Protect Yourself with Health Insurance
If you are under 65 and responsible for your own health insurance, you need a high quality and affordable plan. Even if you’re a person who rarely sees the doctor, you cannot predict what your future medical expenses will be. One thing is almost certain: they will be high!
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Health plans vary widely in type, coverage, and cost. You need to understand what your options are and how to choose the best plan for your needs.
Here are some basics you should know about your health plan choices.
Fee-for-Service (Indemnity) Plans
This is the traditional health policy in which the insurance company pays the fees for services provided to the insured. You pay a premium and usually have to meet a deductible before the insurance payments begin. Thereafter you generally pay part of the medical fees, such as 20%, and the insurance company pays the rest. Your portion is called coinsurance.
There are two kinds of fee-for-service plans: basic and major medical. Basic protection pays toward the costs of a hospital room and care if you are hospitalized. Major medical insurance takes over where basic insurance leaves off, covering the cost of long, expensive illnesses or injuries.
Fee-for-service health plans allow you to choose any doctor or hospital anywhere in the country.
Health Maintenance Organizations (HMOs)
HMOs are prepaid health plans. As an HMO member, you pay a monthly premium in exchange for comprehensive care through the HMO network of service providers. Services include doctors’ visits, hospital stays, emergency care, surgery, lab tests, x-rays, and therapy. Your choice of providers is usually limited to those within the HMO, and your primary physician generally has to refer you to any specialists. However, your out-of-pocket expenses are likely to be lower and more predictable than with a traditional fee-for-service plan.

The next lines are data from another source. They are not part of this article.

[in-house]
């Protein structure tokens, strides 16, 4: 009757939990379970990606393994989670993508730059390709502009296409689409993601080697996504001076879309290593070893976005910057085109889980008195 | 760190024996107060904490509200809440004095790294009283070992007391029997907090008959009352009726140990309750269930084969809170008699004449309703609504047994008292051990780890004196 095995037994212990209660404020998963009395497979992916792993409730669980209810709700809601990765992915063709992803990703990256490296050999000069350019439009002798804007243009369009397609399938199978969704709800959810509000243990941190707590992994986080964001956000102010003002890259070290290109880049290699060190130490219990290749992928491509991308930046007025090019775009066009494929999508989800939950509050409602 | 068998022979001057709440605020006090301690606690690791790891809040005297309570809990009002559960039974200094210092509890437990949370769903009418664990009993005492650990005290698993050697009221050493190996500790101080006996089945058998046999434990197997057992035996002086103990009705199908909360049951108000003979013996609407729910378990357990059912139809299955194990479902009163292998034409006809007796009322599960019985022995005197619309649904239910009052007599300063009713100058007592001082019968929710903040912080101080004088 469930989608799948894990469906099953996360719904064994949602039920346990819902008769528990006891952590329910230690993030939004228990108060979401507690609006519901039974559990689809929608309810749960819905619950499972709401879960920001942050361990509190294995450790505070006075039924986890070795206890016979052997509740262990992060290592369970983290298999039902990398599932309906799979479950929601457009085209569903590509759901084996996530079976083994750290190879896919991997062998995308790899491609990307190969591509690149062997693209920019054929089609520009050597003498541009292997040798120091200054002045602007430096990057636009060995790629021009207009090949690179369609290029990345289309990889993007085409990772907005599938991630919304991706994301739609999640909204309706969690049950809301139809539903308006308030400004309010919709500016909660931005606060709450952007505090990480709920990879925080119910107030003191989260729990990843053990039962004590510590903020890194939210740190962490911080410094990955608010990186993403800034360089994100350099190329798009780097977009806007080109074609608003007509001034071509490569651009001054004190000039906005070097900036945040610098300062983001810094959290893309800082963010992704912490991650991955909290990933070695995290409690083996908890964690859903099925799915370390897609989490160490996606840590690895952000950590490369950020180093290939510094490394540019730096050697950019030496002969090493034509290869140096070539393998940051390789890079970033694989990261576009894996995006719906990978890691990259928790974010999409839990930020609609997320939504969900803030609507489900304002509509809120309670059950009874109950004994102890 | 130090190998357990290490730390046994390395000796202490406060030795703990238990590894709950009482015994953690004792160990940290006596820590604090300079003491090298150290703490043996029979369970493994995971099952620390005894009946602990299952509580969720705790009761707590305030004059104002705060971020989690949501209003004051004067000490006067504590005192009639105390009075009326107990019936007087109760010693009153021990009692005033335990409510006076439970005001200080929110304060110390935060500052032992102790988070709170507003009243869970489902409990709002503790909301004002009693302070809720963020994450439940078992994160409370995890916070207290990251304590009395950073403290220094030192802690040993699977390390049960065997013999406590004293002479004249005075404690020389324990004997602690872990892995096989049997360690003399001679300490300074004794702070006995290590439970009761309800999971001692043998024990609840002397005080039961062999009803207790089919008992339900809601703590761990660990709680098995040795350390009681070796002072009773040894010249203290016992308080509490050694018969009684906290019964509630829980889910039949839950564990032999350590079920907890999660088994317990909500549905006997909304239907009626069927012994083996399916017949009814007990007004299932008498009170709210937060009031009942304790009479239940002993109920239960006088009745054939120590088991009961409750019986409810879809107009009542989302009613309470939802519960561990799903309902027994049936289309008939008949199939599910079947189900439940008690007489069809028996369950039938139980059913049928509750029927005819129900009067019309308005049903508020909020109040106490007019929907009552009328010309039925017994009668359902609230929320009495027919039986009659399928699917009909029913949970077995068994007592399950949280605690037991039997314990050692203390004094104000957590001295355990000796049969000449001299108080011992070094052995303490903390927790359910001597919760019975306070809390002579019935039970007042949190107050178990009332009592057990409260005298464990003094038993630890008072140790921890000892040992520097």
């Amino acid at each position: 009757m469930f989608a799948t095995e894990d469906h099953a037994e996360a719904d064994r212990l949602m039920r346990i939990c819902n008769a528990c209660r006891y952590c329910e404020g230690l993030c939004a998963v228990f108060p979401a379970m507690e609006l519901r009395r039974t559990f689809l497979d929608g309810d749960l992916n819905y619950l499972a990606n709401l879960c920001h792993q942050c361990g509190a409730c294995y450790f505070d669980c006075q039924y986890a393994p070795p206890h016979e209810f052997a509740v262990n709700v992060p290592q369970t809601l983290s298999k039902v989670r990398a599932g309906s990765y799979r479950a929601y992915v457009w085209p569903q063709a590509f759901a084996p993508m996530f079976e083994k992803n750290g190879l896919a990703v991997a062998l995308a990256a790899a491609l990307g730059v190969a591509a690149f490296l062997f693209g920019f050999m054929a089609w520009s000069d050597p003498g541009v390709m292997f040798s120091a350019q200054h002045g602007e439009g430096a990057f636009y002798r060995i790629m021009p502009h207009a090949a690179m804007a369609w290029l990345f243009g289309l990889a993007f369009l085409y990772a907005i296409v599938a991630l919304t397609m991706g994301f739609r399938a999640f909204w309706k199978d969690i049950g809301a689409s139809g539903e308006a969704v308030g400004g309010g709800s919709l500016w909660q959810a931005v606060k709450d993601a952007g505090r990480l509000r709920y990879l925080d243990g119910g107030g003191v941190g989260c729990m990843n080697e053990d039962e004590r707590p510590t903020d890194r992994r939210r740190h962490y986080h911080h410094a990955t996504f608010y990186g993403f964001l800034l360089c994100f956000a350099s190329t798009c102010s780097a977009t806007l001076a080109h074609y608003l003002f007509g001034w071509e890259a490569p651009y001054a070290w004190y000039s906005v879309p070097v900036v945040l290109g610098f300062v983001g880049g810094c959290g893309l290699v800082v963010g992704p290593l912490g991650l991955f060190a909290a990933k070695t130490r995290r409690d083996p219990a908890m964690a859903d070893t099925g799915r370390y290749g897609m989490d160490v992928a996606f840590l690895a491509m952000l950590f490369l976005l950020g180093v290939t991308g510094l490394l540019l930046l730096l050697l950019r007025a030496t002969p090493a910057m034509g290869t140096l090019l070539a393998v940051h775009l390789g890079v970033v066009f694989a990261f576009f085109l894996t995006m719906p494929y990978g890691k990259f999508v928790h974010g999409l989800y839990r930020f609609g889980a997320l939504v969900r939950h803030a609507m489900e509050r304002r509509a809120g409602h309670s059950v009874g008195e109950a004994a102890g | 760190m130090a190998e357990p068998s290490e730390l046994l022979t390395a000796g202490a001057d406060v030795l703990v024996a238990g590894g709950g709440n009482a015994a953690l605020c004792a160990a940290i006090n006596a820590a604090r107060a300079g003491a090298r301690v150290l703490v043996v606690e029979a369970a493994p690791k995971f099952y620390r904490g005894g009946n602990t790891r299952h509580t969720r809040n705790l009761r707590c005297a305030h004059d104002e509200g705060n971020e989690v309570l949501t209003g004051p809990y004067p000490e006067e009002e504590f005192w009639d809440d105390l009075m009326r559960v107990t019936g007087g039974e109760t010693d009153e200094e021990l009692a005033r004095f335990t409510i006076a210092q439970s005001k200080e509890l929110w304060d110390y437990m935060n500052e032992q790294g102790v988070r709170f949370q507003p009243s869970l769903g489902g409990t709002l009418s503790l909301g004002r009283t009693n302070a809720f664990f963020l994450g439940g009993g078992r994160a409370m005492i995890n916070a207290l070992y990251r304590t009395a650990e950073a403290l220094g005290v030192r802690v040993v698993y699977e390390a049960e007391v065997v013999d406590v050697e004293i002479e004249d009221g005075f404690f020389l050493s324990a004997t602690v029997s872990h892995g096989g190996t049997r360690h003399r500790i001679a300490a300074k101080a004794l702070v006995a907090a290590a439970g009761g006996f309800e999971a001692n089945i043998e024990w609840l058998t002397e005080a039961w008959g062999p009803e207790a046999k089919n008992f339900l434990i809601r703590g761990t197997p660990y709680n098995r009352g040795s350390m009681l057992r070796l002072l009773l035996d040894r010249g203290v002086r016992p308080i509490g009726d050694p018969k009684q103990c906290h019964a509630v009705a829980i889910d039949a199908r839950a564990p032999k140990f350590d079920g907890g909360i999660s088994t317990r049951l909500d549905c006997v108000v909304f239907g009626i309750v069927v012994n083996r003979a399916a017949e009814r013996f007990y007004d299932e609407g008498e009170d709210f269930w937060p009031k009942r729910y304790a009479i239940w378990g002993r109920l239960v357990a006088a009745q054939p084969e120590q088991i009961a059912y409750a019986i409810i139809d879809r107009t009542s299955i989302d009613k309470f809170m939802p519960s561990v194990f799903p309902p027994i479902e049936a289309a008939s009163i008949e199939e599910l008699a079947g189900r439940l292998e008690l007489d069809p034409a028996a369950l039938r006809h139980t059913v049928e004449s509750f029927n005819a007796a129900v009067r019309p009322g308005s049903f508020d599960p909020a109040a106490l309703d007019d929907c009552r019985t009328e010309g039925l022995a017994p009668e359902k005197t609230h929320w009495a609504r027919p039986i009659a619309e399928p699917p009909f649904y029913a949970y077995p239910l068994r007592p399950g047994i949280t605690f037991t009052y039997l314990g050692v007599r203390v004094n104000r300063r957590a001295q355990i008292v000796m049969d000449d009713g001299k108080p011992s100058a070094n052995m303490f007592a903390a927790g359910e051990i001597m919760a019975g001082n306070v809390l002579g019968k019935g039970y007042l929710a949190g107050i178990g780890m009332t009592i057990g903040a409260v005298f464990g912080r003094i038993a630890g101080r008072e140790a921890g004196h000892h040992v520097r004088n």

Preferred Provider Organizations (PPOs)
The Preferred Provider Organization is a combination of traditional fee-for-service and an HMO. Like an HMO, there are a limited number of doctors and facilities to choose from. Most of your medical bills are covered when you use these “in network” providers. If you go outside the network, some portion of the bill is still covered, but you will have to pay a larger share. This gives you more flexibility in choosing providers than with an HMO. Also generally you can self-refer to specialists rather than having to go through your primary physician.
Point-of-Service (POS) Plan
Some HMOs give their members the choice to “opt out” and self-direct their own care as well as rely on primary care physician referrals. As a member, you can choose to go through your primary physician, in which case coverage follows the HMO guidelines. You can also visit a PPO provider and be covered under in-network PPO rules. If you decide to use a service provider outside of both the HMO and PPO, the service will be reimbursed according to out-of-network rules. POS plans vary in the coverage options offered, and under a POS you are responsible for managing your care access. Therefore it is very important that you thoroughly understand your plan and the financial implications of your care decisions.
We offer a variety of quality health plans that comply with the recent change in health care laws (ObamaCare). Contact us to find the best coverage at the lowest cost for your needs and budget.